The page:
My husband Tod’s grooming routine has long benefited by simple proximity to me. It’s easy enough for him to pick up some product left on the bathroom counter and apply it to his face.
He does this routinely, sometimes first asking, “Will this make me look good?” Sometimes I know he’s used a product and decided it’s effective when it permanently disappears from my view. This is how he’s come to use acid toners, moisturizers, and eye creams. What he hasn’t been able to acquire from me is anything to do with shaving.
I wish I could tell you I’m not judgmental of the ever-present missed hairs and razor burn that belie Tod’s 30-something years of shaving. But the fact is I’m baffled by his lack of skill. Or lack of attention to detail. Or both. He’ll tell you his proficiency with a razor is twice damned: first by not having a teacher, and second by coming of age in the era of Miami Vice scruff.
The Art of Shaving, next to Saks Fifth Avenue in The Gardens on El Paseo, proved to be the perfect place to offer Tod instruction on the art of face scraping. It specializes in all things to do with men’s facial hair. If you need, say, Peppermint Beard Wash ($18), or a boar bristle beard brush ($75), you’re in luck.
The Barber Spa elevates the lowly task of grooming to pampered artwork. Its services range from a traditional shave to beard, goatee, and moustache maintenance, to a whole head shave. I suggested Tod get the Royal Shave ($60), which augments a shave with skin treatments. Tod writes novels about bad guys who do terrible things to worse guys, so his imagination spun out at the idea of someone having a straight razor to his throat, even if that someone was a licensed barber. I think he almost believed the procedure could only end in spilled blood.
The barber began with questions about Tod’s beard and the products he uses. After a quick cleanup around the sideburns, ears, and back of the neck, the barber’s chair reclined and the real fun began. With a warm towel swathing his beard, the barber trimmed Tod’s eyebrows. Next, Pre-Shave Oil ($25) was applied to act as a barrier between the skin and the blade. I’d hoped for the lather to go on with a brush (the store sells a variety between $30 and $250), but the cream came from a heated dispenser.
There was much talk of this step opening the pores And that step closing them. Your pores are not doors, they Do not open or close. don’t let anyone tell you differently.
Later on he tells me he wasn’t at all relaxed to start. “You’re giving access to parts of your body that you would usually only trust to a physician: your head, neck, eyes, nose. But then, you’re in a dark wood room with pictures of man stuff on the walls. You hear Frank Sinatra overhead, and you get a hot towel wrapped around your face. That’s when you realize men have been doing this forever and the only reason you haven’t is because you’re scared. And that’s silly.”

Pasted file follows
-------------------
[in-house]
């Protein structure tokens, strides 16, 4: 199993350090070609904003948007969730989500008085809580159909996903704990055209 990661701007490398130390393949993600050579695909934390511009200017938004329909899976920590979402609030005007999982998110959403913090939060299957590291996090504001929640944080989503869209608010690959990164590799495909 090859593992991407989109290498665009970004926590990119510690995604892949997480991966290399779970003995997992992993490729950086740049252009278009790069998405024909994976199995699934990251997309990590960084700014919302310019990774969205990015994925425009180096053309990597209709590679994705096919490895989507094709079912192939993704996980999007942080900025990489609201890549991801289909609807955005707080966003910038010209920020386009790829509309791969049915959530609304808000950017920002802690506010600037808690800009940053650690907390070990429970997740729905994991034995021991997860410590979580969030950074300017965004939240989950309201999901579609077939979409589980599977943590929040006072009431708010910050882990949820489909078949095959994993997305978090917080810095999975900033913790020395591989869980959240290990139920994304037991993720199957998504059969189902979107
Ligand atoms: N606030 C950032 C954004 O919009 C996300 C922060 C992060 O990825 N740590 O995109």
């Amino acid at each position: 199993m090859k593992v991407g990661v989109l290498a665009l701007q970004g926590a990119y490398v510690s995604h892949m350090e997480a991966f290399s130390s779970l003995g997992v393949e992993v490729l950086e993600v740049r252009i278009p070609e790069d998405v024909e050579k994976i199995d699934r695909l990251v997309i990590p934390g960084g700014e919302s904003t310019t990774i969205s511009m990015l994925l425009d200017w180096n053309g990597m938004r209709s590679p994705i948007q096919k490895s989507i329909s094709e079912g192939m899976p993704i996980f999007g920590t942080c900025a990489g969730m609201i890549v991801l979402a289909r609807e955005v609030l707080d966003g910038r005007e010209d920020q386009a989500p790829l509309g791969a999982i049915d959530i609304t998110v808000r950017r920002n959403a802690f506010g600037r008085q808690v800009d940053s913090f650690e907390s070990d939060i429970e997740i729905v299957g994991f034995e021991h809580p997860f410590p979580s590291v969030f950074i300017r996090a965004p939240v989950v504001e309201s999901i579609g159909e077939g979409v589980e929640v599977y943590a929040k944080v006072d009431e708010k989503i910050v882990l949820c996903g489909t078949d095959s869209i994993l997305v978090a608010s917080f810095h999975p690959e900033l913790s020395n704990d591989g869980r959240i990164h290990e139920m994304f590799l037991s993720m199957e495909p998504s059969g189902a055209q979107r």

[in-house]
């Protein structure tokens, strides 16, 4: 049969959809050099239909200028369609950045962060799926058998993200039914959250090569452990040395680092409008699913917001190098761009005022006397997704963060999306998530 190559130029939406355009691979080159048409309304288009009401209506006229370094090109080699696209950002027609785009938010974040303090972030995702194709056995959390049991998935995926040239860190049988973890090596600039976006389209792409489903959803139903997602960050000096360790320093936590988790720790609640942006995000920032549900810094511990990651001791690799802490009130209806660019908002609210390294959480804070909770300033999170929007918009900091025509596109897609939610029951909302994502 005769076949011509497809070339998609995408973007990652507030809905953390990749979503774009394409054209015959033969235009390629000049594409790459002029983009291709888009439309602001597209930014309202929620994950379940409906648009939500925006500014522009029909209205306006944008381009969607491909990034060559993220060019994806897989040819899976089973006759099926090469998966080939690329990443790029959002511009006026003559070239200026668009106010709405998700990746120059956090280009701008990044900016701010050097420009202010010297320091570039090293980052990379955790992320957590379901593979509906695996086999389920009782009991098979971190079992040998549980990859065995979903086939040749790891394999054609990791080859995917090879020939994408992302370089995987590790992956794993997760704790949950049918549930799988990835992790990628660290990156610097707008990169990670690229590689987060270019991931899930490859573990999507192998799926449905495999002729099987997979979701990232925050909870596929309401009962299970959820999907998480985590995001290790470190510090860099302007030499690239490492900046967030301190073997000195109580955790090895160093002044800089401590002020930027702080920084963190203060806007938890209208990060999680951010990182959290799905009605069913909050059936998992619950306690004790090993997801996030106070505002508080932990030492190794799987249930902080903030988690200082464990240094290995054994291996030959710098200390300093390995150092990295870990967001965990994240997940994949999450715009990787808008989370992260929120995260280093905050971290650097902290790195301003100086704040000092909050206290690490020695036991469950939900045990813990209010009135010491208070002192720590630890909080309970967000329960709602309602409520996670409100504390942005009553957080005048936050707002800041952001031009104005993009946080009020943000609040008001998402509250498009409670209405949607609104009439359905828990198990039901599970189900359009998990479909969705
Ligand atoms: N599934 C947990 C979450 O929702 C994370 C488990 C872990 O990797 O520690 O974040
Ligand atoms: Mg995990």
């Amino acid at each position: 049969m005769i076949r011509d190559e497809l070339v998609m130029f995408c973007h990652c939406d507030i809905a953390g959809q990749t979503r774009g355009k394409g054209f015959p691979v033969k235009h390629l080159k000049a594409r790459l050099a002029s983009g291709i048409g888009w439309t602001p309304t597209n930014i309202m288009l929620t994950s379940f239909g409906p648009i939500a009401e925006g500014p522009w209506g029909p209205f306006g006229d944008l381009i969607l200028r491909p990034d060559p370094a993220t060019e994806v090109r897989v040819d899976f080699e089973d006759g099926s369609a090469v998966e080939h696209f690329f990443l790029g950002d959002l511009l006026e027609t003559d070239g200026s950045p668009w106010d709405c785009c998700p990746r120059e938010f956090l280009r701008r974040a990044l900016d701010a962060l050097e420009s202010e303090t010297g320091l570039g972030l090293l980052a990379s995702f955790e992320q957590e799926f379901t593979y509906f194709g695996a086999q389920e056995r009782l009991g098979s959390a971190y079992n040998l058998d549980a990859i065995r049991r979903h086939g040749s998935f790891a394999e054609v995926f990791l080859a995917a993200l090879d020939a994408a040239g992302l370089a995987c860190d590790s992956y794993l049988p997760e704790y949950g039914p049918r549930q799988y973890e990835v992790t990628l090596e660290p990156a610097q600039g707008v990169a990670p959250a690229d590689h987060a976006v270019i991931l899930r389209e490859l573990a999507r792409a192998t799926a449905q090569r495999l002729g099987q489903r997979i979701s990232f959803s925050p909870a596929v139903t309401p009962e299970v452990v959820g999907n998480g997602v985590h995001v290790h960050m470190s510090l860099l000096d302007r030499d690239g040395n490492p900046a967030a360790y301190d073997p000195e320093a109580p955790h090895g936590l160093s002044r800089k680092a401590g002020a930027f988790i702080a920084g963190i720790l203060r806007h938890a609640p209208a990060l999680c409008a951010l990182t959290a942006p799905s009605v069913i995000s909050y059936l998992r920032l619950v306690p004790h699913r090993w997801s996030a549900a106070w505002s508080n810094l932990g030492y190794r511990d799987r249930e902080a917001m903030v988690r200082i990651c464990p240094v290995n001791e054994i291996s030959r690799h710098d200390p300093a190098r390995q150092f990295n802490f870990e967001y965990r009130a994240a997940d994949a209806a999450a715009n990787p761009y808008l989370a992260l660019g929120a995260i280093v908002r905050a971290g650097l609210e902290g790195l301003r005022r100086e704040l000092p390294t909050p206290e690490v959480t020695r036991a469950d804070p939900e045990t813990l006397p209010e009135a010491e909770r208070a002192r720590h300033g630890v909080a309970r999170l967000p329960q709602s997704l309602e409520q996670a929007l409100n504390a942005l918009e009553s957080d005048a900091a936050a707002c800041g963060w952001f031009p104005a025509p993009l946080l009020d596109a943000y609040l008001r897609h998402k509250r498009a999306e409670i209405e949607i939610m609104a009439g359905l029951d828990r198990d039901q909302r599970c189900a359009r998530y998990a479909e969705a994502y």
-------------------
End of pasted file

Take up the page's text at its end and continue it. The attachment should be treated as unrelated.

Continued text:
The straight razor was first applied in downward strokes, with the direction of hair growth. This meticulous process was followed with another warm towel, another coating of oil, and another layer of shaving cream. The barber switched to a thinner bladed razor and the second shave went against the direction of hair growth.
The first pass was as close as I’ve ever seen Tod shave, so the second pass was a revelation of smooth skin unfamiliar to me.
The third warm towel was followed by rosewater-soaked cotton rounds on the eyes and an After-Shave Mask ($60) of kaolin clay to sooth and purify the skin. There was much talk of this step opening the pores and that step closing them. Your pores are not doors, they do not open or close. Don’t let anyone tell you differently. Finally, a chilled towel with lavender aroma, a rose toner, and After-Shave Balm ($40) completed the treatment.
My husband looks great to me, and his face has never been so kissably smooth and silky. I’m completely on board with the barber’s recommendation for a monthly professional shave. But I can’t leave shaving products on the bathroom counter and hope he picks them up and uses them. They need to be a choice he makes. The kisses help. But so does the appeal to something more.
“My skin felt so good,” Tod says. “And by the end, I was completely relaxed. I also learned more about the hair on my face in the 45 minutes it took to remove it all than in the previous 45 years. You feel or hear every single hair coming off. It makes you pay attention. It makes shaving into an edifying, masculine experience, because you feel like you survived something. So you feel like a million bucks,” he concludes, “and you look like a man.”